Nottingham Panthers are on the brink of one of the biggest games in their history as they prepare to face Zurich Lions in the Champions Hockey League next Tuesday.
However, head coach Corey Neilson says his players are focused on the present and writing the wrongs of the immediate past, not dreaming of more European glory in the last-16 tie.
Panthers were beaten 6-2 last time out by Cardiff Devils when they put in one of their worst performances of the season to date.
Neilson saw an immediate determination to address that, starting with a gruelling training session on Tuesday ahead of Saturday’s visit of Milton Keynes Lightning and Sunday’s trip to Coventry Blaze in the Elite League.
“Players are more focused on last Sunday than next Tuesday and Zurich. They have a lot of pride,” he said.
“They knew I was disappointed with the Cardiff game, but they were too. In terms of the future, we really just focus on today and trying to get that right.
“This was our first full week of practice since I can’t remember when.
“Tuesday was a great start. You can’t work them hard when they’ve been playing so many games.
“I could torture them a little bit on Tuesday. There was a big focus on competing.
“They worked hard and came out with an edge. There were guys slashing each other. I liked that.
“You can’t always do what we did last Saturday against Edinburgh and flip the switch to find another gear. Sometimes the switch isn’t there.
“It’s rare you have a game where 20 guys aren’t playing well. We had that against Cardiff though. The only person who played well was Mike Garnett and I pulled him to protect him.
“We were so disappointed last Sunday. We had the deep roster.
“We should be able to push through a tough schedule and we just didn’t. Is it physical? Is it mental?
“Sometimes it can be both. This time I think it was more mental fatigue. As a coach I’ve got to do a better job to get them amped up and ready.
“We stress the importance of the game obviously, but we’ve got to do better.
“Cardiff played a great game. We were poor, but even if we were good there’s no guarantee we win.
“Tactically they were very good. On the flip side we didn’t win a face-off all night.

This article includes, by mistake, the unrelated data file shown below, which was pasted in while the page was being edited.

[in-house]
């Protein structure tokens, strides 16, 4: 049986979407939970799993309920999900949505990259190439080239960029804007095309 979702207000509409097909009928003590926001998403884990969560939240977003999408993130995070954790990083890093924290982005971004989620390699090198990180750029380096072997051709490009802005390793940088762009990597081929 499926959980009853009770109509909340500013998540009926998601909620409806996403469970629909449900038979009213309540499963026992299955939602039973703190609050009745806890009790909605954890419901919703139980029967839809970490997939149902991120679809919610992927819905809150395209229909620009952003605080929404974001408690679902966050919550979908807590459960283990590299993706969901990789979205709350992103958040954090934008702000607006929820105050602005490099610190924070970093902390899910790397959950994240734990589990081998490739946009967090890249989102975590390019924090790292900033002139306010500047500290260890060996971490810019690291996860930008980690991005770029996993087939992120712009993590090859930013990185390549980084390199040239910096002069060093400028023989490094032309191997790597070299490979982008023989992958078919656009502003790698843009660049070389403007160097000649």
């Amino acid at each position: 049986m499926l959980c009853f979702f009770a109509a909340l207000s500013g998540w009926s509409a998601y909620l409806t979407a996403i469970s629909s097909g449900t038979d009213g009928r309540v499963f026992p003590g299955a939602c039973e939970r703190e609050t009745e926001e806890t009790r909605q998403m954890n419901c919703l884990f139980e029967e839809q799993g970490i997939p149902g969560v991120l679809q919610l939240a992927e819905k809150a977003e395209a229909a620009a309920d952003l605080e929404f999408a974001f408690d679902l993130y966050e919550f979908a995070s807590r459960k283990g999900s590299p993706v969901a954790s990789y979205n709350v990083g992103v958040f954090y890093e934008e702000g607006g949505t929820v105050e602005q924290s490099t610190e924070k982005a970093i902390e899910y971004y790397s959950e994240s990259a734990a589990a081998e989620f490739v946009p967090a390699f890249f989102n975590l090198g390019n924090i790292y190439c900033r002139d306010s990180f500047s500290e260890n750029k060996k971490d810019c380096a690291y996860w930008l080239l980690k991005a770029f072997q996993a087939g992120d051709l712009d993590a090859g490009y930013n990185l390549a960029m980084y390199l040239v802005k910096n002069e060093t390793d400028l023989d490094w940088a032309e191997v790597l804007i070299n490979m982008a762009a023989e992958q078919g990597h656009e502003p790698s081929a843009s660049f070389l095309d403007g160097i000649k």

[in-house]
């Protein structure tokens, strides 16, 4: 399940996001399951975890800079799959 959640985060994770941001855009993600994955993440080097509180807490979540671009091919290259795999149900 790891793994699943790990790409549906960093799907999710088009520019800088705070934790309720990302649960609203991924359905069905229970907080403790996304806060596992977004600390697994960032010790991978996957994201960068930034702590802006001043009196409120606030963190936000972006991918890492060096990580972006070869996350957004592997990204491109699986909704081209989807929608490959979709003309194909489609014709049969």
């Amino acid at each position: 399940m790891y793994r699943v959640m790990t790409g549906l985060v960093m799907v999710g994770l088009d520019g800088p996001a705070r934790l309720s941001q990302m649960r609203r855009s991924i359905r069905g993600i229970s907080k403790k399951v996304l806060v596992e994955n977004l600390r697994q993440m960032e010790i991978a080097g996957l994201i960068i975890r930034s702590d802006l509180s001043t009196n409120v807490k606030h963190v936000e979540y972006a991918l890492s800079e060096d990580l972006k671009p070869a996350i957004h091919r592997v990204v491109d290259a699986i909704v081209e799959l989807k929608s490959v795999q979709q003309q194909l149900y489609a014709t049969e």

“That’s not like us and it makes it hard. You end up spending half your shift trying to get the puck back.”
Panthers are set for the most challenging of weeks starting from Saturday. They will go to Switzerland on Monday and fly back on Wednesday before facing Guildford Flames next Friday.
Neilson admits keeping players sharp has already been a balancing act this season – and not one he has always got right.
“It’s been an awfully long start to the season. I think we’re 26, 27 games in and it’s only October. It’s been hard. The guys have worked hard,” he said.
“Managing guys’ energy levels has been the biggest struggle. When you play so much you practice less, which leads to a few problems.
“It’s a balancing act. I don’t think I got it right last week.
“There aren’t enough hours in the day to get the food, rest, train and get discipline on the ice down. It’s a struggle, but it’s always like that. Finding solutions in the challenge.”
One area that has stood Panthers in good stead is strength and conditioning. The club has poured additional resources into that area this season and they are seeing the rewards.
That is not to say they don’t have injuries, but rather they chose not to publicise them like some of them rivals – a dig at Sheffield Steelers perhaps, who have made no secret of their problems.
“We’re in a good position with our roster, our coaching and our strength and conditioning. Phil (Rippon) is keeping players healthy,” Neilson said.
“We’ve picked up knocks. We don’t make them public for good reason.
“We don’t tell people so those injuries can be targeted. On Sunday there was some physical stuff and Dan Spang was puking on the bench.
“We’ve got to play through those things though.”